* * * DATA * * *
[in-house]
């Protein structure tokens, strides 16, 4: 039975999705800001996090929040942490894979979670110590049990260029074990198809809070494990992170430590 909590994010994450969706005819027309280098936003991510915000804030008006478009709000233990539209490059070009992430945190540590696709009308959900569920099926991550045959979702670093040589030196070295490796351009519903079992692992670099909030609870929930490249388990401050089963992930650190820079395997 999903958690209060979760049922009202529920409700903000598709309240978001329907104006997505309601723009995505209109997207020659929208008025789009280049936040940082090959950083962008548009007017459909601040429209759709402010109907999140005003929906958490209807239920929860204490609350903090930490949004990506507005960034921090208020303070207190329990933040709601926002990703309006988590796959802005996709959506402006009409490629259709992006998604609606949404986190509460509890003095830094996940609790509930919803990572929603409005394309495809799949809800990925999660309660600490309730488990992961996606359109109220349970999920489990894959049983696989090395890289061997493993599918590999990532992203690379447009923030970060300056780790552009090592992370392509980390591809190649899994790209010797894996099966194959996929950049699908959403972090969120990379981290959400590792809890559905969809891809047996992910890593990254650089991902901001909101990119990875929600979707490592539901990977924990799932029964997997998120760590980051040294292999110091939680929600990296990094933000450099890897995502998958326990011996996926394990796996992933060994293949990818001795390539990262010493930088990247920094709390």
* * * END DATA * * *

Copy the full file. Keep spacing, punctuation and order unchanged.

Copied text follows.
[in-house]
């Protein structure tokens, strides 16, 4: 039975999705800001996090929040942490894979979670110590049990260029074990198809809070494990992170430590 909590994010994450969706005819027309280098936003991510915000804030008006478009709000233990539209490059070009992430945190540590696709009308959900569920099926991550045959979702670093040589030196070295490796351009519903079992692992670099909030609870929930490249388990401050089963992930650190820079395997 999903958690209060979760049922009202529920409700903000598709309240978001329907104006997505309601723009995505209109997207020659929208008025789009280049936040940082090959950083962008548009007017459909601040429209759709402010109907999140005003929906958490209807239920929860204490609350903090930490949004990506507005960034921090208020303070207190329990933040709601926002990703309006988590796959802005996709959506402006009409490629259709992006998604609606949404986190509460509890003095830094996940609790509930919803990572929603409005394309495809799949809800990925999660309660600490309730488990992961996606359109109220349970999920489990894959049983696989090395890289061997493993599918590999990532992203690379447009923030970060300056780790552009090592992370392509980390591809190649899994790209010797894996099966194959996929950049699908959403972090969120990379981290959400590792809890559905969809891809047996992910890593990254650089991902901001909101990119990875929600979707490592539901990977924990799932029964997997998120760590980051040294292999110091939680929600990296990094933000450099890897995502998958326990011996996926394990796996992933060994293949990818001795390539990262010493930088990247920094709390």